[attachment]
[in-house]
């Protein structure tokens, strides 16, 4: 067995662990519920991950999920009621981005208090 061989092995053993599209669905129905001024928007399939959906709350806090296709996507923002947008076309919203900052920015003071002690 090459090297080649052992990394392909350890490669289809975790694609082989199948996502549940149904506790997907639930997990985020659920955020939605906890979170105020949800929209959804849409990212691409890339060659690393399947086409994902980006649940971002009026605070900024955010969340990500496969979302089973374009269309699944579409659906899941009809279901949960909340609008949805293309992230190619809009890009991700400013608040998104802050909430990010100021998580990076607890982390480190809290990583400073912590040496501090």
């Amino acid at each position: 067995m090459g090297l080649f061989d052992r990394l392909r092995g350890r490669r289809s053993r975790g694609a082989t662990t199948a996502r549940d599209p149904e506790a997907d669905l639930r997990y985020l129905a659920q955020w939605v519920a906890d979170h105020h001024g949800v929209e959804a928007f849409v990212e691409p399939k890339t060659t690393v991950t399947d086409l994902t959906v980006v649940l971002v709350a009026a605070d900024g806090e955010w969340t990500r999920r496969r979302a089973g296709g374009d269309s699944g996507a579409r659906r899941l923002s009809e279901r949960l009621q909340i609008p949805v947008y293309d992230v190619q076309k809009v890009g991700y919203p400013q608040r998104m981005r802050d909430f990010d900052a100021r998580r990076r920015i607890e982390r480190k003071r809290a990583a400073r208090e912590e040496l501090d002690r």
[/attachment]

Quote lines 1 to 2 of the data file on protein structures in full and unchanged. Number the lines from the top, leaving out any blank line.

[in-house]
């Protein structure tokens, strides 16, 4: 067995662990519920991950999920009621981005208090 061989092995053993599209669905129905001024928007399939959906709350806090296709996507923002947008076309919203900052920015003071002690 090459090297080649052992990394392909350890490669289809975790694609082989199948996502549940149904506790997907639930997990985020659920955020939605906890979170105020949800929209959804849409990212691409890339060659690393399947086409994902980006649940971002009026605070900024955010969340990500496969979302089973374009269309699944579409659906899941009809279901949960909340609008949805293309992230190619809009890009991700400013608040998104802050909430990010100021998580990076607890982390480190809290990583400073912590040496501090």